TRAINING Camp arrived today! While most fans have been waiting to get a glimpse of the players, I’ve been dying to get a look at the systems we’ll be running. Of course we won’t get a real glimpse of the Defensive system until probably the third preseason game. Still, I’ll be looking for big changes in our coverage of opposing receivers.
I’m actually very excited about that.
Aside from that, I don’t really know what we can reasonably expect from this year’s camp. All that talk of open competition throughout the roster was bullshit from the jump; and I told you that it was, in plain and unbroken.
There are 22 starting positions between the Offense and the Defense, and the only spots truly up for grabs are LT, WR2, and maybe, maybe, MLB. Everything else has either been decided by, or confirmed by, economics.
The battle for LT between multi-year project Jordan Mailata, and 2019 first round pick Andre Dillard, should be a lot of fun to watch, as they bring two different approaches to the contest. Mailata raw size and power, and Dillard The two of them seem quietly determined to put the other guy on the bench. If iron truly sharpens iron, then the result should produce an excellent blindside protector for QB Jalen Hurts.
It’s already been said that WR Jalen Reagor would be operating mostly out of the Slot this season. Greg Ward is reliable, but lacks the speed to threaten deep; and while John Hightower has shown impressive wheels and an ability to uncover, his catch rate (34.5%) makes him impossible to take seriously as candidate to start.
That makes last year’s leading receiver Travis Fulgham, the odds-on favorite to be starter opposite rookie WR Devonta Smith. It needs to be said, with the amount of speed the Eagles have stockpiled at WR, especially when the back-ups are in, Jalen Hurts on a scramble drill could be lethal if he can improve his accuracy.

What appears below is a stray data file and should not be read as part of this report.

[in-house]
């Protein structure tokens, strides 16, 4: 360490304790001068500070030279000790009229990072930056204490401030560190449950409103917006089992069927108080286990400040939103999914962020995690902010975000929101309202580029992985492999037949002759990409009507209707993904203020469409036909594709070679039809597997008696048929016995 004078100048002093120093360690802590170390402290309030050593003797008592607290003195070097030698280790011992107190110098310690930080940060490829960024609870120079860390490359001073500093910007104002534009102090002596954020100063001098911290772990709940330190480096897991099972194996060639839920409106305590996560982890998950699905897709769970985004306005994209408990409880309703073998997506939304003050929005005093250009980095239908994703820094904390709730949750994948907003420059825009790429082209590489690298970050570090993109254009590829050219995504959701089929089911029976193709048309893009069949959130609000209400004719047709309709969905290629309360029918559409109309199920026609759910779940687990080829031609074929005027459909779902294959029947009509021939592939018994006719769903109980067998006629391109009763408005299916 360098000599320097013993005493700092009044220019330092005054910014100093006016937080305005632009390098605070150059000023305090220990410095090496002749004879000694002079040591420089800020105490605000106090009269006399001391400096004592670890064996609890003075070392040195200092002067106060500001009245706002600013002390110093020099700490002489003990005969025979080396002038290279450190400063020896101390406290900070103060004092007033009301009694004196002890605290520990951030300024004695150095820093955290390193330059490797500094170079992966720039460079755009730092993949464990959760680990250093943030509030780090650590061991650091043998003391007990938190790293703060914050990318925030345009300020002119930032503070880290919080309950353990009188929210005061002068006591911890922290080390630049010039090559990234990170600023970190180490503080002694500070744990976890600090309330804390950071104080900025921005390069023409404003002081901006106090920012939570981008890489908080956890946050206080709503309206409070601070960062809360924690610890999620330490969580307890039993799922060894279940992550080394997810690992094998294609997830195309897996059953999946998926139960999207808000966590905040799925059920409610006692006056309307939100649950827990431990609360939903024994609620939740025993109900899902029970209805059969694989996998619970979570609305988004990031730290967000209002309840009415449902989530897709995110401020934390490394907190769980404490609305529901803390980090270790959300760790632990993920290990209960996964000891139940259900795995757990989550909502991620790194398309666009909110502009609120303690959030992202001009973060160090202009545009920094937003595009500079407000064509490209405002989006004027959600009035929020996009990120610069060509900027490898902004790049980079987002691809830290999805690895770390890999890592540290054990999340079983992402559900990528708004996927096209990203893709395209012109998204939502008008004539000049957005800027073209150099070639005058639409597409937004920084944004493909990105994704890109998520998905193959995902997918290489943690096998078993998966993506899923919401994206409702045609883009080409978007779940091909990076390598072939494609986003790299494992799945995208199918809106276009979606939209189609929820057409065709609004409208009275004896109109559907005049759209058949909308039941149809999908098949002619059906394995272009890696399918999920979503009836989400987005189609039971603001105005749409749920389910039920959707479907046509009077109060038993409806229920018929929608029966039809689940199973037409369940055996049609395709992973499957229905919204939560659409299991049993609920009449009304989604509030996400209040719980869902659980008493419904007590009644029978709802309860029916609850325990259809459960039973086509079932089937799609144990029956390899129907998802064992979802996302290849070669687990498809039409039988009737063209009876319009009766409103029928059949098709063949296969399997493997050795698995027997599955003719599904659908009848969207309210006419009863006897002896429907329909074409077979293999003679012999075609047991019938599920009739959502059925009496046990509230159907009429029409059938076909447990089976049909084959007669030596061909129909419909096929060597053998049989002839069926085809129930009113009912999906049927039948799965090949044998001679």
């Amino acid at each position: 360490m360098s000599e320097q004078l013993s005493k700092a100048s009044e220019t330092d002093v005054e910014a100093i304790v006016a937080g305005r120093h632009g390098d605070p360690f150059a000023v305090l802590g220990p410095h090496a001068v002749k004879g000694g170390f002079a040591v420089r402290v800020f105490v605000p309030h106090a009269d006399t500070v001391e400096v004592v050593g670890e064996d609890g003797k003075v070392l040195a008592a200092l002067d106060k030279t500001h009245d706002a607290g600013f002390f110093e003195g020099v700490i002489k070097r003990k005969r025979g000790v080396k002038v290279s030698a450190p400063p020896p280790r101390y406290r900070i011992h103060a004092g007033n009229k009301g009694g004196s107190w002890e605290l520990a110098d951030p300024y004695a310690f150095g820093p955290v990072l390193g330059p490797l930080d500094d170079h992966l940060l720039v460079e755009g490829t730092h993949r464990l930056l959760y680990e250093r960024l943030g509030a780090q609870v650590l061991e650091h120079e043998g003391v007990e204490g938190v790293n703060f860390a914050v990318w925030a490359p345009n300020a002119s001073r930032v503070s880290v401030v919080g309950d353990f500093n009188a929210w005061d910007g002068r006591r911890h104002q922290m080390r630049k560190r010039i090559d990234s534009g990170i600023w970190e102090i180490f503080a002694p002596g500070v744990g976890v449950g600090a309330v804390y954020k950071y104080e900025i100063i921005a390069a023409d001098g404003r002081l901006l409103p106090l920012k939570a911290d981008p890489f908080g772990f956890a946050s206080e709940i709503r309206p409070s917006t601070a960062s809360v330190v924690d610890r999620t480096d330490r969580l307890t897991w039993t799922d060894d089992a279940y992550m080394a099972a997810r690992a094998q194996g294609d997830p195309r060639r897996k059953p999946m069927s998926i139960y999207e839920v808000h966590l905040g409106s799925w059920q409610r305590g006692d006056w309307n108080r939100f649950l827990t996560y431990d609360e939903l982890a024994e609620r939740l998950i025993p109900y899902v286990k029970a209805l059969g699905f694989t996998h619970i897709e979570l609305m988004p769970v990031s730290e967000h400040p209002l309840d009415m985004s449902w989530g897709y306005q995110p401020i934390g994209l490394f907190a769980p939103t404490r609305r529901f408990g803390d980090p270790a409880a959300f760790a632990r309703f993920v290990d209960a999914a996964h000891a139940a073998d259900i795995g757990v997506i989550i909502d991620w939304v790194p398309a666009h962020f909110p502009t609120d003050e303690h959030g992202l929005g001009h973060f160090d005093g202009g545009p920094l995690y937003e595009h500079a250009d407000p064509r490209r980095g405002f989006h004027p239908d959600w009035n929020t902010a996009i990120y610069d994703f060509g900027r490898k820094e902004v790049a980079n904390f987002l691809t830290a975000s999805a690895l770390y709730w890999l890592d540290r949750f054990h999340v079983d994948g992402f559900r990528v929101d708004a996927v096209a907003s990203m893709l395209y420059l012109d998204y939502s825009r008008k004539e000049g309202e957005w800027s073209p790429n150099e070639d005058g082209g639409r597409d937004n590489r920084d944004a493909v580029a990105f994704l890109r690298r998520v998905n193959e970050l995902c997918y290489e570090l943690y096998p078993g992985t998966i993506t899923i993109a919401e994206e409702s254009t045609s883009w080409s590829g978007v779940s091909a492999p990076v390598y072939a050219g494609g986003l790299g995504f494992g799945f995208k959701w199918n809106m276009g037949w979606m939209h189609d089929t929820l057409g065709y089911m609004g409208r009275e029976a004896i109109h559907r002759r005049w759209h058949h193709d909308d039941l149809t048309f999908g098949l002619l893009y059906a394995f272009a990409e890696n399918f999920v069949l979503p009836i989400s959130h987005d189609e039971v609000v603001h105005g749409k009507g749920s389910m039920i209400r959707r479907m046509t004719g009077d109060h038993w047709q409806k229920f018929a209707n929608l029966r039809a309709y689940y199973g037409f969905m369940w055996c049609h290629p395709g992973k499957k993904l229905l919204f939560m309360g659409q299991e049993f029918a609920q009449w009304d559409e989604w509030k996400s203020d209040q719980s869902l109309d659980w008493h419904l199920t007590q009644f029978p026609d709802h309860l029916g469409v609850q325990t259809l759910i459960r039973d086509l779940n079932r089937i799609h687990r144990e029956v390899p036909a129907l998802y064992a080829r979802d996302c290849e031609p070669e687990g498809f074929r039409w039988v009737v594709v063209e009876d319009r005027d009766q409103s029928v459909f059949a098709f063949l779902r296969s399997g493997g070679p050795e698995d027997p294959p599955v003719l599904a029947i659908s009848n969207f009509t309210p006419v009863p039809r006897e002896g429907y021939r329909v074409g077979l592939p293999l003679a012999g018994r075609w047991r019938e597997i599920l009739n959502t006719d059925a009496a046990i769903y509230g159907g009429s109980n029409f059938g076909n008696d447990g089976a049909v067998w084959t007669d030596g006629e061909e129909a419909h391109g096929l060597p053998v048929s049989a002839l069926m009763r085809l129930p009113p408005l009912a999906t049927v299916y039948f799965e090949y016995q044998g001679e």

The MLB position is a toss-up. In our 4-3 base, that job belongs to T.J. Edwards right now. When we go to the Nickle or Dime, Edwards comes off the field. Then again so would most MLB’s. Second year man Shaun Bradley has more footspeed, but Edwards has better eyes and instincts, and he plays under more control. We’ll have to see how it plays out in Camp. Provided the job is truly even up for grabs.
Despite all the turnover this offseason, there really isn’t much to see, if you step back and view the big picture. The Eagles coaching staff doesn’t know enough about themselves as a group, to draw any definite lines in the sand about what must be done or how. This year is a lab for everybody. Both players and coaches.
Word to the wise:
This is not the most talented team in the NFL, but it does have a collection of young, explosive players on Offense. People are questioning whether those players will live up to their high ceilings. However, that question is an admission of multiple high ceilings.
The Defense has a few older players on it, but overall they are in their primes, and have been there, seen that. This is not a group that will get rattled easily. Even in games when we fall behind early.
While it would be silly to expect this team to win the NFC East this season, it would be equally as foolish to write them off. There is still a proven core of veterans who know how to motivate each other, hold themselves and each other accountable, and more importantly overcome adversity.
This team is a broad sword, not a scalpel. It’s roster is designed to either overwhelm with physical traits; or present match-up puzzles that defy classic solutions. This is not a finesse team. It’s built to be a brawler. That said, if the brawler can actually take a punch or two…the entire NFC, not just the East, could have a problem on its hands.